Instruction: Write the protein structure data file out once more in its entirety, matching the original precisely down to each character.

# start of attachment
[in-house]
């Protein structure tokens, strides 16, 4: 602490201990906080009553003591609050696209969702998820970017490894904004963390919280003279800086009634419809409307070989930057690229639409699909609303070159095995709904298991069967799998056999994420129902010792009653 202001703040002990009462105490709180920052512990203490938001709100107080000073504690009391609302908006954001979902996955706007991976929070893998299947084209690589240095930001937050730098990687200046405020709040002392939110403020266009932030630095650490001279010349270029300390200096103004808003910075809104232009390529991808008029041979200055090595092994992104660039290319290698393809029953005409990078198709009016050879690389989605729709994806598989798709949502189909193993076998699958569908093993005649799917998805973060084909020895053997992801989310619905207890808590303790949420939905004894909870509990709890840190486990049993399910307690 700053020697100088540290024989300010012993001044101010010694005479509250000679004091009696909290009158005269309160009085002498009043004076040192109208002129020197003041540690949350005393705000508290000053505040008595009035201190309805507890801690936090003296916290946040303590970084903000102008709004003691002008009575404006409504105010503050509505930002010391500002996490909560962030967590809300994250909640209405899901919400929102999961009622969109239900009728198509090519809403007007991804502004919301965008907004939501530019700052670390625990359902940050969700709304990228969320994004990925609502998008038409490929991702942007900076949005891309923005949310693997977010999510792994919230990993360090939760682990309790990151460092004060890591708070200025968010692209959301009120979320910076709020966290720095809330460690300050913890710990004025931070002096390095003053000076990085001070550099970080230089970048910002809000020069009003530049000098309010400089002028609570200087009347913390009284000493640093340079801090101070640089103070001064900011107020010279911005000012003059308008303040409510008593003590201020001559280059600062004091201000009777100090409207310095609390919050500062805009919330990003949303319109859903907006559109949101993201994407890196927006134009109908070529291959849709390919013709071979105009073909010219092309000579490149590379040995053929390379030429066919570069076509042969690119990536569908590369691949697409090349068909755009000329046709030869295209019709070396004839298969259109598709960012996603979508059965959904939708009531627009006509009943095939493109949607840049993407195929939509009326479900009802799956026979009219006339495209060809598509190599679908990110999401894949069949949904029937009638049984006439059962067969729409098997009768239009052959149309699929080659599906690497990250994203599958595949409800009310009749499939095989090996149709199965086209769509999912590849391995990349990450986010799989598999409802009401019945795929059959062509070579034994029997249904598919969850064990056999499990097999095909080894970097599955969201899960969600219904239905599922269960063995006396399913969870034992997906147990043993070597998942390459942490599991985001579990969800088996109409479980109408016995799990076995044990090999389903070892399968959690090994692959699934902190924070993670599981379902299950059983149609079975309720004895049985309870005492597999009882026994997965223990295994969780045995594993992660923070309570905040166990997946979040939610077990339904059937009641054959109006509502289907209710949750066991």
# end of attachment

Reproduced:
[in-house]
């Protein structure tokens, strides 16, 4: 602490201990906080009553003591609050696209969702998820970017490894904004963390919280003279800086009634419809409307070989930057690229639409699909609303070159095995709904298991069967799998056999994420129902010792009653 202001703040002990009462105490709180920052512990203490938001709100107080000073504690009391609302908006954001979902996955706007991976929070893998299947084209690589240095930001937050730098990687200046405020709040002392939110403020266009932030630095650490001279010349270029300390200096103004808003910075809104232009390529991808008029041979200055090595092994992104660039290319290698393809029953005409990078198709009016050879690389989605729709994806598989798709949502189909193993076998699958569908093993005649799917998805973060084909020895053997992801989310619905207890808590303790949420939905004894909870509990709890840190486990049993399910307690 700053020697100088540290024989300010012993001044101010010694005479509250000679004091009696909290009158005269309160009085002498009043004076040192109208002129020197003041540690949350005393705000508290000053505040008595009035201190309805507890801690936090003296916290946040303590970084903000102008709004003691002008009575404006409504105010503050509505930002010391500002996490909560962030967590809300994250909640209405899901919400929102999961009622969109239900009728198509090519809403007007991804502004919301965008907004939501530019700052670390625990359902940050969700709304990228969320994004990925609502998008038409490929991702942007900076949005891309923005949310693997977010999510792994919230990993360090939760682990309790990151460092004060890591708070200025968010692209959301009120979320910076709020966290720095809330460690300050913890710990004025931070002096390095003053000076990085001070550099970080230089970048910002809000020069009003530049000098309010400089002028609570200087009347913390009284000493640093340079801090101070640089103070001064900011107020010279911005000012003059308008303040409510008593003590201020001559280059600062004091201000009777100090409207310095609390919050500062805009919330990003949303319109859903907006559109949101993201994407890196927006134009109908070529291959849709390919013709071979105009073909010219092309000579490149590379040995053929390379030429066919570069076509042969690119990536569908590369691949697409090349068909755009000329046709030869295209019709070396004839298969259109598709960012996603979508059965959904939708009531627009006509009943095939493109949607840049993407195929939509009326479900009802799956026979009219006339495209060809598509190599679908990110999401894949069949949904029937009638049984006439059962067969729409098997009768239009052959149309699929080659599906690497990250994203599958595949409800009310009749499939095989090996149709199965086209769509999912590849391995990349990450986010799989598999409802009401019945795929059959062509070579034994029997249904598919969850064990056999499990097999095909080894970097599955969201899960969600219904239905599922269960063995006396399913969870034992997906147990043993070597998942390459942490599991985001579990969800088996109409479980109408016995799990076995044990090999389903070892399968959690090994692959699934902190924070993670599981379902299950059983149609079975309720004895049985309870005492597999009882026994997965223990295994969780045995594993992660923070309570905040166990997946979040939610077990339904059937009641054959109006509502289907209710949750066991």